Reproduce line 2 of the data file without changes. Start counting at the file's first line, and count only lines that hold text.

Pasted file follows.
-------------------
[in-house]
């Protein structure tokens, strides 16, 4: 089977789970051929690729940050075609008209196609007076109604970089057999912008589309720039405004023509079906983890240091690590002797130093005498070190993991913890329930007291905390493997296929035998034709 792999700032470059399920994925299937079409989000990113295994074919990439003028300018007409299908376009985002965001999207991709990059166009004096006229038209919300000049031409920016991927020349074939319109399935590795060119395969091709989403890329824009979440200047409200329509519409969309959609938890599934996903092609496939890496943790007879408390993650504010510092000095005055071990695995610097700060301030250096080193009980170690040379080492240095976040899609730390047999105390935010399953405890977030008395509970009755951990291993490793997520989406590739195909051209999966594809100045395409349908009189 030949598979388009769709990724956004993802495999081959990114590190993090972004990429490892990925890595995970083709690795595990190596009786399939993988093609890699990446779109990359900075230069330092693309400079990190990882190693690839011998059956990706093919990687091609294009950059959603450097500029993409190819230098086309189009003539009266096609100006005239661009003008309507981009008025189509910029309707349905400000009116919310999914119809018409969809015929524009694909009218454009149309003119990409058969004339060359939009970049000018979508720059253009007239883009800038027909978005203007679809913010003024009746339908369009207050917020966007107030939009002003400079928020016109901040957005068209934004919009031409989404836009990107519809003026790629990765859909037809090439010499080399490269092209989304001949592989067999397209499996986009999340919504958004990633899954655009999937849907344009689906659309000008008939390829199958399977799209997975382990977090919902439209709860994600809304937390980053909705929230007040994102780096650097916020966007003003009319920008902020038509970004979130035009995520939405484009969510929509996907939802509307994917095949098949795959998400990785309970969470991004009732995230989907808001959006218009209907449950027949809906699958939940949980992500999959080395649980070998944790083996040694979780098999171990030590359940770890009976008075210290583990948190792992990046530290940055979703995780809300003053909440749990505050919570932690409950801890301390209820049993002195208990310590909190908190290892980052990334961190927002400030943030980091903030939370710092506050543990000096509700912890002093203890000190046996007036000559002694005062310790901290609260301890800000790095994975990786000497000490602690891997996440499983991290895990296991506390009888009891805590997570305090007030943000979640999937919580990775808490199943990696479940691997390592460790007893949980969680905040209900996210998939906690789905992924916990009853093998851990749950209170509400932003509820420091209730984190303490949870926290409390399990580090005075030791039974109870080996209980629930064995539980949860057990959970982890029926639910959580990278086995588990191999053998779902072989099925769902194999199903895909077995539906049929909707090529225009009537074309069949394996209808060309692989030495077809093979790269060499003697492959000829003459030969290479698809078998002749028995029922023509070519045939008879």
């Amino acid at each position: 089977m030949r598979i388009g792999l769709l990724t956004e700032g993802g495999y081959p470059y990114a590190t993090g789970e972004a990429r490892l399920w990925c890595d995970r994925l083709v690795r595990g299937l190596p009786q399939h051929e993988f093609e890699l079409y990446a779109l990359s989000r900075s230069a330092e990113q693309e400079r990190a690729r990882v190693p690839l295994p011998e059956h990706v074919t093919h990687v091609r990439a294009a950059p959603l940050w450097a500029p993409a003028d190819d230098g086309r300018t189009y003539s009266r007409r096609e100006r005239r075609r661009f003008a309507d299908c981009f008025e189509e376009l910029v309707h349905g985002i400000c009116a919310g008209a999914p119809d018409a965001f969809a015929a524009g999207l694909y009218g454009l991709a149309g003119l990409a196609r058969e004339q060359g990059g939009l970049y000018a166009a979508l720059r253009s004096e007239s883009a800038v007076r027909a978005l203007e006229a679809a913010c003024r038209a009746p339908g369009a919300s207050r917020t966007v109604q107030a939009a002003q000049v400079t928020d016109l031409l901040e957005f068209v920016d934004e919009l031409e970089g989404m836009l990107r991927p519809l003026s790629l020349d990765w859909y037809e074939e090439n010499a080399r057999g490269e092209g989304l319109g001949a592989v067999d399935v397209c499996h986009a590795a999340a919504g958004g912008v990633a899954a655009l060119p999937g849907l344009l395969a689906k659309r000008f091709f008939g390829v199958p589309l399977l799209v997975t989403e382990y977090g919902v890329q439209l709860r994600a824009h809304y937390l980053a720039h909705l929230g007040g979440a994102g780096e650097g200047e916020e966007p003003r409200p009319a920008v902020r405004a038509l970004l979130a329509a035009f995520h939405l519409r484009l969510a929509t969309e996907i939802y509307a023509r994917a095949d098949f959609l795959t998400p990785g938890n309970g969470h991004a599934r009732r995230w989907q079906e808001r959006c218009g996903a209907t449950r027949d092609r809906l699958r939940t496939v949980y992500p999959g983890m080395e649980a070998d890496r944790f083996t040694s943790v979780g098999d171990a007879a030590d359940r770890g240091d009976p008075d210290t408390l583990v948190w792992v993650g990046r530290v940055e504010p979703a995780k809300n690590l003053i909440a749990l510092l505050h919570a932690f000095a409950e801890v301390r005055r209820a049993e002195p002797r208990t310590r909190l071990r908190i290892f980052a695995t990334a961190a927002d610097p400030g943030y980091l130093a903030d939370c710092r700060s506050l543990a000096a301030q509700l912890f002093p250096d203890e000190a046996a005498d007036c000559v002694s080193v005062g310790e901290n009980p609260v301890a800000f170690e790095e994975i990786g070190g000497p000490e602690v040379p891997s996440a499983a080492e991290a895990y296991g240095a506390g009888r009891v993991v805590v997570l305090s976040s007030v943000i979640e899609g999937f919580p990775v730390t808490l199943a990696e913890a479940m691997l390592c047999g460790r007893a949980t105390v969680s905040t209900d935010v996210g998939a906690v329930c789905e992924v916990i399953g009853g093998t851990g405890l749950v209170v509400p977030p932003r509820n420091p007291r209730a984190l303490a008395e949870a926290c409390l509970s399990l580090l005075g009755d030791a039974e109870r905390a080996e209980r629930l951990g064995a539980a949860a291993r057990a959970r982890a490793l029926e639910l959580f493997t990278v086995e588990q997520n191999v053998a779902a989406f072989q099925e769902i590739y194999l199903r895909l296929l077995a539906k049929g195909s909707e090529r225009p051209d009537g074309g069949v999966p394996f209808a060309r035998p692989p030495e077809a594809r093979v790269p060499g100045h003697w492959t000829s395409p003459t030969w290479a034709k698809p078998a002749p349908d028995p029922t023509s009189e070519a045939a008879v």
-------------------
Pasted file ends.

């Protein structure tokens, strides 16, 4: 089977789970051929690729940050075609008209196609007076109604970089057999912008589309720039405004023509079906983890240091690590002797130093005498070190993991913890329930007291905390493997296929035998034709 792999700032470059399920994925299937079409989000990113295994074919990439003028300018007409299908376009985002965001999207991709990059166009004096006229038209919300000049031409920016991927020349074939319109399935590795060119395969091709989403890329824009979440200047409200329509519409969309959609938890599934996903092609496939890496943790007879408390993650504010510092000095005055071990695995610097700060301030250096080193009980170690040379080492240095976040899609730390047999105390935010399953405890977030008395509970009755951990291993490793997520989406590739195909051209999966594809100045395409349908009189 030949598979388009769709990724956004993802495999081959990114590190993090972004990429490892990925890595995970083709690795595990190596009786399939993988093609890699990446779109990359900075230069330092693309400079990190990882190693690839011998059956990706093919990687091609294009950059959603450097500029993409190819230098086309189009003539009266096609100006005239661009003008309507981009008025189509910029309707349905400000009116919310999914119809018409969809015929524009694909009218454009149309003119990409058969004339060359939009970049000018979508720059253009007239883009800038027909978005203007679809913010003024009746339908369009207050917020966007107030939009002003400079928020016109901040957005068209934004919009031409989404836009990107519809003026790629990765859909037809090439010499080399490269092209989304001949592989067999397209499996986009999340919504958004990633899954655009999937849907344009689906659309000008008939390829199958399977799209997975382990977090919902439209709860994600809304937390980053909705929230007040994102780096650097916020966007003003009319920008902020038509970004979130035009995520939405484009969510929509996907939802509307994917095949098949795959998400990785309970969470991004009732995230989907808001959006218009209907449950027949809906699958939940949980992500999959080395649980070998944790083996040694979780098999171990030590359940770890009976008075210290583990948190792992990046530290940055979703995780809300003053909440749990505050919570932690409950801890301390209820049993002195208990310590909190908190290892980052990334961190927002400030943030980091903030939370710092506050543990000096509700912890002093203890000190046996007036000559002694005062310790901290609260301890800000790095994975990786000497000490602690891997996440499983991290895990296991506390009888009891805590997570305090007030943000979640999937919580990775808490199943990696479940691997390592460790007893949980969680905040209900996210998939906690789905992924916990009853093998851990749950209170509400932003509820420091209730984190303490949870926290409390399990580090005075030791039974109870080996209980629930064995539980949860057990959970982890029926639910959580990278086995588990191999053998779902072989099925769902194999199903895909077995539906049929909707090529225009009537074309069949394996209808060309692989030495077809093979790269060499003697492959000829003459030969290479698809078998002749028995029922023509070519045939008879």